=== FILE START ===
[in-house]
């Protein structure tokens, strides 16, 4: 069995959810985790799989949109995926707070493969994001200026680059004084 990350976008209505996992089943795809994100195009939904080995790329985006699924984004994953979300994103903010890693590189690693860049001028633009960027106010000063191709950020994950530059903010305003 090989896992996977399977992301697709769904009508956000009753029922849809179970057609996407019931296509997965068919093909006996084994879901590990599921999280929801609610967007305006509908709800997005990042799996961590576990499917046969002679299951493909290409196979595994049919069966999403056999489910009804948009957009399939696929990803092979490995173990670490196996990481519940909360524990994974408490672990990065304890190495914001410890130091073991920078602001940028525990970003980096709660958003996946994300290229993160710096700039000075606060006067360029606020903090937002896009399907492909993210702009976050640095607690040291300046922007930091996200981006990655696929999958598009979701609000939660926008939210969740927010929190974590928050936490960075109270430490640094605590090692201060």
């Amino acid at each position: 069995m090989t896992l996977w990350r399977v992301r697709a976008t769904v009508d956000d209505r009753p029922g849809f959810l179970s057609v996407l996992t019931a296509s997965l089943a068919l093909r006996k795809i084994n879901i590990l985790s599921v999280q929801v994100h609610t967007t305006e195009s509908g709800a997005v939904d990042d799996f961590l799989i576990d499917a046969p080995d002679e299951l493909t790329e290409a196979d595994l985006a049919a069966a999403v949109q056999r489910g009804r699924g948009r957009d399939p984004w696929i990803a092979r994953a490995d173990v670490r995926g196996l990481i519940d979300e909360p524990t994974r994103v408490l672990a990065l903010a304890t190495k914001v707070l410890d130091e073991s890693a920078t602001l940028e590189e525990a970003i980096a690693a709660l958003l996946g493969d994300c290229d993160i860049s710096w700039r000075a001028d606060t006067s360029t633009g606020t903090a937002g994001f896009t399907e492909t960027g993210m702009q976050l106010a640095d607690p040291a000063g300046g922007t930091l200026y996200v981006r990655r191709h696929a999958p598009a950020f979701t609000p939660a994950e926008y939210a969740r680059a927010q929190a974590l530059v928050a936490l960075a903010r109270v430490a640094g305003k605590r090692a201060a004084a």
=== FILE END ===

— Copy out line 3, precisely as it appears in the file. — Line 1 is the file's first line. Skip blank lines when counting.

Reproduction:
């Amino acid at each position: 069995m090989t896992l996977w990350r399977v992301r697709a976008t769904v009508d956000d209505r009753p029922g849809f959810l179970s057609v996407l996992t019931a296509s997965l089943a068919l093909r006996k795809i084994n879901i590990l985790s599921v999280q929801v994100h609610t967007t305006e195009s509908g709800a997005v939904d990042d799996f961590l799989i576990d499917a046969p080995d002679e299951l493909t790329e290409a196979d595994l985006a049919a069966a999403v949109q056999r489910g009804r699924g948009r957009d399939p984004w696929i990803a092979r994953a490995d173990v670490r995926g196996l990481i519940d979300e909360p524990t994974r994103v408490l672990a990065l903010a304890t190495k914001v707070l410890d130091e073991s890693a920078t602001l940028e590189e525990a970003i980096a690693a709660l958003l996946g493969d994300c290229d993160i860049s710096w700039r000075a001028d606060t006067s360029t633009g606020t903090a937002g994001f896009t399907e492909t960027g993210m702009q976050l106010a640095d607690p040291a000063g300046g922007t930091l200026y996200v981006r990655r191709h696929a999958p598009a950020f979701t609000p939660a994950e926008y939210a969740r680059a927010q929190a974590l530059v928050a936490l960075a903010r109270v430490a640094g305003k605590r090692a201060a004084a």